Wednesday, May 20, 2015

Merck Has Been On Trial, In Federal Court In New Jersey, Since April 27, 2015

'Lo these past almost four years, I have been quite circumspect about opining upon, or even covering, these gender and pregnancy discrimination allegations, for a host of reasons. Honestly one of those reasons had to do with Merck's generally stellar record on these fronts (especially as compared to that of legacy Schering-Plough).

But as of last week, the mainstream legal media (AmLaw and Law360) were reporting (approvingly) on Merck's motion for judgment as a matter of law, at the close of the plaintiffs' case. It has now taken almost three full weeks of trial -- to reach the end of the plaintiffs' evidence. And last week, Merck essentially said "even if every bit of that is true. . . so what?" The plaintiffs have not -- as a matter of law -- made out a good discrimination claim, according to Merck's legal team -- on gender or pregnancy status.

Let's take a moment here then -- and look back. Back in 2012, the very able Judge Stanley Chesler ruled that the plaintiffs possessed enough evidence to proceed to trial. Here is a bit from that, in late in 2012 (just to balance-off the legal MSM reporting, of last week):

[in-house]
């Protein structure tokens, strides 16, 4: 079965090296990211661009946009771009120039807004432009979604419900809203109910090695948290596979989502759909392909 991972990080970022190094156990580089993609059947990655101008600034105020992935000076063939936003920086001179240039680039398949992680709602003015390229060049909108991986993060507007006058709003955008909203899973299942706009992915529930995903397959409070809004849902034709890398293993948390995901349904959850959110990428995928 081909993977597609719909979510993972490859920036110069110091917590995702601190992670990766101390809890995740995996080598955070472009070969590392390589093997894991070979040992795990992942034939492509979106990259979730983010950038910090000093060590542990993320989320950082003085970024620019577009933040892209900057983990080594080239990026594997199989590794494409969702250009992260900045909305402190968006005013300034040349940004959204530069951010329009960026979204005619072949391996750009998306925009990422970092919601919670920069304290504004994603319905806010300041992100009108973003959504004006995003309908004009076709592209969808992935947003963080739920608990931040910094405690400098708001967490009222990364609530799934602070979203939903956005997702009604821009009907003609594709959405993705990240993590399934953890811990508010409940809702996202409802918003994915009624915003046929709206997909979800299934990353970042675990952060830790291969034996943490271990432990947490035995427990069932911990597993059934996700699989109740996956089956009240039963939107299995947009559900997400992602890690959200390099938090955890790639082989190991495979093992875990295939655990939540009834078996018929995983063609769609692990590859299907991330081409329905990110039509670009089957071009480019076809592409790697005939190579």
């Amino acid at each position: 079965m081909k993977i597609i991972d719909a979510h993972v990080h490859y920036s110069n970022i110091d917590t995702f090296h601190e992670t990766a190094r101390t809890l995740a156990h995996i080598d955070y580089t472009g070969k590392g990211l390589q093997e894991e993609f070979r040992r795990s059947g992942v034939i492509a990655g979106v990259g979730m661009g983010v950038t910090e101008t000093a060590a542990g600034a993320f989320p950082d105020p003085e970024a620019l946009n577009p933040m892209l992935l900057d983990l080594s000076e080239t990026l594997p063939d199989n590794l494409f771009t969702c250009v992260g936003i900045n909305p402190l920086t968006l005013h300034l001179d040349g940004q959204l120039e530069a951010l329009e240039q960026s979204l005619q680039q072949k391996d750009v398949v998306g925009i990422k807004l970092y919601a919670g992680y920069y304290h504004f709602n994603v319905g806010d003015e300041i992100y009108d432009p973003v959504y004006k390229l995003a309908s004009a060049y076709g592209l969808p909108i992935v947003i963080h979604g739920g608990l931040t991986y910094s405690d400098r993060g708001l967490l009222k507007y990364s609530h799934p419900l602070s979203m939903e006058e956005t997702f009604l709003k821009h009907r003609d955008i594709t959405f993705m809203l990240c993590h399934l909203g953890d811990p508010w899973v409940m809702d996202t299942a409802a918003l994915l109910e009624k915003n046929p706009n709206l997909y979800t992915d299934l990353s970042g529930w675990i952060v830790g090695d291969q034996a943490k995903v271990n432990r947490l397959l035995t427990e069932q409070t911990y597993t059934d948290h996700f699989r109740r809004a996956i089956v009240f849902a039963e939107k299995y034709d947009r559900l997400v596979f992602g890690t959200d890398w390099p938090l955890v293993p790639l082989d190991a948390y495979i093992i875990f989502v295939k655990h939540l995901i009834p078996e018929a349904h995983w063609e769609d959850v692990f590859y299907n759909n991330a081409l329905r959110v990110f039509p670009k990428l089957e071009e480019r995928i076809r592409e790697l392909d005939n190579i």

". . . .While this might appear to be a smoking gun statement, it is not. According to the interrogatory, this statement was in regard to the position of Interim VP Global OE position, and not the VP Global OE position. As Defendants note, Plaintiff has expressly abandoned any claim for failure to hire for the Interim VP Global OE position, and the claim for failure to promote concerns only the VP Global OE position. Nonetheless, this evidence is probative of the proposition that Scalet considered Plaintiff’s maternity leave to be an important factor in making decisions about her employment – and, more importantly, a negative factor. . . ."

I will confidently predict that Judge Chelser will not grant Merck's motion above. In fact, he won't rule prior to mid-June on it. So, Merck is presently putting on its defense. That could take a week or more. We will keep you informed. I do expect that this will be a very close case -- and the outcome is (in my opinion) far from predictable, even if we were all sitting in the courtroom each day. So we will all watch, wait and see. Sleep well, lil' babies. . . those in-, and out-side all our villages' various strong, loving and graceful mommas.

No comments: